The finance minister's proposal to whiten black money in a number of sectors including cash, investment in industry, capital market, flats, bank deposits was widely criticised inside and outside the parliament. They said it would encourage corruption and corrupt people. The taxpayers who have submitted their income statements accurately, have to pay 25 to 30 per cent tax. Those who have been evading taxes without proper statement, they can whiten black money with a 10 per cent fine. It is unethical as well as an injustice to honest taxpayers.
The finance minister has imposed a 25 per cent fine for whitening black money in the face of criticism from various quarters. Many countries in the world have the opportunity to whiten black money. However, in that case one has to pay a much higher fine than the regular tax. Earlier, the finance minister had said that as long as there is black money, there will be an opportunity to whiten it.
His statement has been criticised. Is it the responsibility of the government to whiten the black money, or to stop generation and laundering of black money? The weakness of our financial management is obvious. If it cannot be overcome, amassing black money will continue.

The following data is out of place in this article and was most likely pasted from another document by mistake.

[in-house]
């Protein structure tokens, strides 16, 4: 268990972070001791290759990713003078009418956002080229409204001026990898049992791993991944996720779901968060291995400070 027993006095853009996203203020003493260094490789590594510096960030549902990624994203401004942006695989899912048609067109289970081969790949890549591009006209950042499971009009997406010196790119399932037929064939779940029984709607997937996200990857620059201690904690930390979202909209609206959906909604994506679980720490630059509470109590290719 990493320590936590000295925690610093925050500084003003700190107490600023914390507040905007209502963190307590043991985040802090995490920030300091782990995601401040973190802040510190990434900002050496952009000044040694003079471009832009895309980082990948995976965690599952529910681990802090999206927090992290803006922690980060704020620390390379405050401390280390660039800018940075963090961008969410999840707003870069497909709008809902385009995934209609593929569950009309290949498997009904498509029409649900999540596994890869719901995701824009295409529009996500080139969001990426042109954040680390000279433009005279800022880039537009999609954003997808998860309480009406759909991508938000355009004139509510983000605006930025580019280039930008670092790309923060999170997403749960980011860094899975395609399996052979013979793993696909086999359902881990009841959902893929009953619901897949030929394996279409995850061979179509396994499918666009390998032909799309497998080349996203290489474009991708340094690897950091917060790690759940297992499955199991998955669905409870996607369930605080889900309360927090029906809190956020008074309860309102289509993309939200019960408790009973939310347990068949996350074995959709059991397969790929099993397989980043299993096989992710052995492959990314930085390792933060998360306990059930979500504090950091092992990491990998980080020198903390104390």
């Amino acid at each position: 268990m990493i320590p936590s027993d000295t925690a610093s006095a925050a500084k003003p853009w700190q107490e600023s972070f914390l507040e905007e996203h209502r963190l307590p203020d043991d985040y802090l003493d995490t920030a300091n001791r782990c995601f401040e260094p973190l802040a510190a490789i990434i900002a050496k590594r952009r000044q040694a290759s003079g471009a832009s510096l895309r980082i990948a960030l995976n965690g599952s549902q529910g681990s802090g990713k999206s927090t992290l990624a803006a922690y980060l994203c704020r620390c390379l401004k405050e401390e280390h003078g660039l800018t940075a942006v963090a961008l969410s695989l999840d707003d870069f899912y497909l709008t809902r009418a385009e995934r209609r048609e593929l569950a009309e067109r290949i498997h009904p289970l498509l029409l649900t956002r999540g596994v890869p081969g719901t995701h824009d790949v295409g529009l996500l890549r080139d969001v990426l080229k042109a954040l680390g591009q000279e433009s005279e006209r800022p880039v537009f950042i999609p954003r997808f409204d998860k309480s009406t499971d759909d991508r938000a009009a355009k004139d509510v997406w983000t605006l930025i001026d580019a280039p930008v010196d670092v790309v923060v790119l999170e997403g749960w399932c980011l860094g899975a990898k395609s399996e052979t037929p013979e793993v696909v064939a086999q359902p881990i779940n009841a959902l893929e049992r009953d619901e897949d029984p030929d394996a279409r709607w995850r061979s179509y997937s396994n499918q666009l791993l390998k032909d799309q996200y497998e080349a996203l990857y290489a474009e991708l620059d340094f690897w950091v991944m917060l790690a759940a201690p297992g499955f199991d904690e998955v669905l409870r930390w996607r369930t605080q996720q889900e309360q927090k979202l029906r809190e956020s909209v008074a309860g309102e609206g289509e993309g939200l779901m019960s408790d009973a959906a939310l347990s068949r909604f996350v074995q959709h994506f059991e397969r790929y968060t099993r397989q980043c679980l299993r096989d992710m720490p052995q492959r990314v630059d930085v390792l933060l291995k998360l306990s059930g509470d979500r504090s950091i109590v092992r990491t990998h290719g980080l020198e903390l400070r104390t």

The finance minister has made exemptions on a few more issues. Among which is the withdrawal of additional tax imposed on mobile financial service providers (MFS). Apart from this, it has been proposed to pay by cheque those who have a monthly salary of up to Tk 20,000. At first it was proposed for up to Tk 15,000. Cheque transactions were proposed if more than Tk 50,000 worth of raw materials were purchased for any industry. The transaction amount limit has been raised to Tk 500,000. We believe these decisions are positive.
Whether the promise made by the finance minister during his tenure to build a strong Bangladesh with a focus on life and livelihood will be fulfilled depends on the goodwill and ability to implement it. No matter how people-friendly the budget is, there is no benefit if it cannot be implemented. This time the health sector was at the centre of the budget discussion. Opposition parties and many members of the ruling party were also critical of the sector. As always, the health minister has denied all the allegations and tried unsuccessfully to cover up the mistakes.
In order to ensure at least minimum benefit for the people from the development plans mentioned in the budget, all the concerned ministries and departments have to be accountable for its implementation. How the government tackles this challenge remains to be seen.